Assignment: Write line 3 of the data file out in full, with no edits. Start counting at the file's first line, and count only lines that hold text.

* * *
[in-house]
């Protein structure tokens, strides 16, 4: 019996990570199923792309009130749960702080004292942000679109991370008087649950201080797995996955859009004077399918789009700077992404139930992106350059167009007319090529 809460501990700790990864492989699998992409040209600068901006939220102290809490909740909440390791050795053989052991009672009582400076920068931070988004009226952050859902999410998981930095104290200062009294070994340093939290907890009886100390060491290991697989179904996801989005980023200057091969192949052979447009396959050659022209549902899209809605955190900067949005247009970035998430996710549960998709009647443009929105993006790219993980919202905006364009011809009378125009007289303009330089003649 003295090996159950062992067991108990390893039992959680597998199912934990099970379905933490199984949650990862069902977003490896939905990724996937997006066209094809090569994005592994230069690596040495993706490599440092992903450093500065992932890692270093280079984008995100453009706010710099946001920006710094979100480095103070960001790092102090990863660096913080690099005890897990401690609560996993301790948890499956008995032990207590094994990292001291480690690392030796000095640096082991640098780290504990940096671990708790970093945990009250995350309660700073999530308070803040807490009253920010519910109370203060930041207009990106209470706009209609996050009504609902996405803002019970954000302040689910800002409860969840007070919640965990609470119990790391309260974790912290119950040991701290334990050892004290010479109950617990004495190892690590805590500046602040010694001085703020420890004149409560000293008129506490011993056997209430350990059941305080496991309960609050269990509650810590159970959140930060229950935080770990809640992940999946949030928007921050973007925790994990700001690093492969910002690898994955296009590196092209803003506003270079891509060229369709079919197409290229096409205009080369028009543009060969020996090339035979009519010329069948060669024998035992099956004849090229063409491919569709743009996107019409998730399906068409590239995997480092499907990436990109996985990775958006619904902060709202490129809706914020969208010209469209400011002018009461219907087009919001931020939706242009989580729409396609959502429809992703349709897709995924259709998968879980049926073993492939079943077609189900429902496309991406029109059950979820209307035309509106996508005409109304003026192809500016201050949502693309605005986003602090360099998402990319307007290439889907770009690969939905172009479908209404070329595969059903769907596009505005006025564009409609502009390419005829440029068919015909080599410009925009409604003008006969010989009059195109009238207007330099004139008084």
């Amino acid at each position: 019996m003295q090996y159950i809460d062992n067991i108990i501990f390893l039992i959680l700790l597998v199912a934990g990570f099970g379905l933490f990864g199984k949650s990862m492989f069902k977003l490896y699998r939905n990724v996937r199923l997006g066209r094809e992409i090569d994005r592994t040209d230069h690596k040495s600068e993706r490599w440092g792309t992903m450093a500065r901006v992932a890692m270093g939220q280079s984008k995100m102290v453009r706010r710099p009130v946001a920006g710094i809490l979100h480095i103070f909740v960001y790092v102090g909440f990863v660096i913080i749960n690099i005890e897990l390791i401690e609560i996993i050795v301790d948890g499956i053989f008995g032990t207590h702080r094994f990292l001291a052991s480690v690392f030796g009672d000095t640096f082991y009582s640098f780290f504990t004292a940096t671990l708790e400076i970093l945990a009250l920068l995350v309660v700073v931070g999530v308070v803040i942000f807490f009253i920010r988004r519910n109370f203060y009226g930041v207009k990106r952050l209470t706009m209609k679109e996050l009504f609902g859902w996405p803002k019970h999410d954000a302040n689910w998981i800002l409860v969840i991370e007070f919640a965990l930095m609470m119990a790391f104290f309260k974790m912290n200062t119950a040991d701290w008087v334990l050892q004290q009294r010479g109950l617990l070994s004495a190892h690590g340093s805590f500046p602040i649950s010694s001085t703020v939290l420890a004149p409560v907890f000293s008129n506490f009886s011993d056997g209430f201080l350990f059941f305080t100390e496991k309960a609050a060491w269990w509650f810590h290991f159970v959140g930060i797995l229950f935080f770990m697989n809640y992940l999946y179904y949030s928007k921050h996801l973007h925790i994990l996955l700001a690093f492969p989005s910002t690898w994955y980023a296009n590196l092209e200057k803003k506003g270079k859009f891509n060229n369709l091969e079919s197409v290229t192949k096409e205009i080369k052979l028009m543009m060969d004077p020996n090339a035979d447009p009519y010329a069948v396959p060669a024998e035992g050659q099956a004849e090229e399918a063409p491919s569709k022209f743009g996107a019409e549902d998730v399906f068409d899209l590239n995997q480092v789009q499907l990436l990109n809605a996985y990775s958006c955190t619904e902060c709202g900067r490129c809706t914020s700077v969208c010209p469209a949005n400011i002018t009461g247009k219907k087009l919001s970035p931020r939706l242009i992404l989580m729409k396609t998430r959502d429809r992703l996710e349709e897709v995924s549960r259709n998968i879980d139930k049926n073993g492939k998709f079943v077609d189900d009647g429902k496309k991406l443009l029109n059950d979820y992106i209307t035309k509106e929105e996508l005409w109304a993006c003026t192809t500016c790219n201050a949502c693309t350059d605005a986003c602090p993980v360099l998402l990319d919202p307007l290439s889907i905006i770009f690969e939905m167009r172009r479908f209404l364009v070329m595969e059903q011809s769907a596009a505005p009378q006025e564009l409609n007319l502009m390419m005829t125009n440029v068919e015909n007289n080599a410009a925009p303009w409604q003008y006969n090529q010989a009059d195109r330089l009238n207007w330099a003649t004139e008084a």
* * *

């Amino acid at each position: 019996m003295q090996y159950i809460d062992n067991i108990i501990f390893l039992i959680l700790l597998v199912a934990g990570f099970g379905l933490f990864g199984k949650s990862m492989f069902k977003l490896y699998r939905n990724v996937r199923l997006g066209r094809e992409i090569d994005r592994t040209d230069h690596k040495s600068e993706r490599w440092g792309t992903m450093a500065r901006v992932a890692m270093g939220q280079s984008k995100m102290v453009r706010r710099p009130v946001a920006g710094i809490l979100h480095i103070f909740v960001y790092v102090g909440f990863v660096i913080i749960n690099i005890e897990l390791i401690e609560i996993i050795v301790d948890g499956i053989f008995g032990t207590h702080r094994f990292l001291a052991s480690v690392f030796g009672d000095t640096f082991y009582s640098f780290f504990t004292a940096t671990l708790e400076i970093l945990a009250l920068l995350v309660v700073v931070g999530v308070v803040i942000f807490f009253i920010r988004r519910n109370f203060y009226g930041v207009k990106r952050l209470t706009m209609k679109e996050l009504f609902g859902w996405p803002k019970h999410d954000a302040n689910w998981i800002l409860v969840i991370e007070f919640a965990l930095m609470m119990a790391f104290f309260k974790m912290n200062t119950a040991d701290w008087v334990l050892q004290q009294r010479g109950l617990l070994s004495a190892h690590g340093s805590f500046p602040i649950s010694s001085t703020v939290l420890a004149p409560v907890f000293s008129n506490f009886s011993d056997g209430f201080l350990f059941f305080t100390e496991k309960a609050a060491w269990w509650f810590h290991f159970v959140g930060i797995l229950f935080f770990m697989n809640y992940l999946y179904y949030s928007k921050h996801l973007h925790i994990l996955l700001a690093f492969p989005s910002t690898w994955y980023a296009n590196l092209e200057k803003k506003g270079k859009f891509n060229n369709l091969e079919s197409v290229t192949k096409e205009i080369k052979l028009m543009m060969d004077p020996n090339a035979d447009p009519y010329a069948v396959p060669a024998e035992g050659q099956a004849e090229e399918a063409p491919s569709k022209f743009g996107a019409e549902d998730v399906f068409d899209l590239n995997q480092v789009q499907l990436l990109n809605a996985y990775s958006c955190t619904e902060c709202g900067r490129c809706t914020s700077v969208c010209p469209a949005n400011i002018t009461g247009k219907k087009l919001s970035p931020r939706l242009i992404l989580m729409k396609t998430r959502d429809r992703l996710e349709e897709v995924s549960r259709n998968i879980d139930k049926n073993g492939k998709f079943v077609d189900d009647g429902k496309k991406l443009l029109n059950d979820y992106i209307t035309k509106e929105e996508l005409w109304a993006c003026t192809t500016c790219n201050a949502c693309t350059d605005a986003c602090p993980v360099l998402l990319d919202p307007l290439s889907i905006i770009f690969e939905m167009r172009r479908f209404l364009v070329m595969e059903q011809s769907a596009a505005p009378q006025e564009l409609n007319l502009m390419m005829t125009n440029v068919e015909n007289n080599a410009a925009p303009w409604q003008y006969n090529q010989a009059d195109r330089l009238n207007w330099a003649t004139e008084a």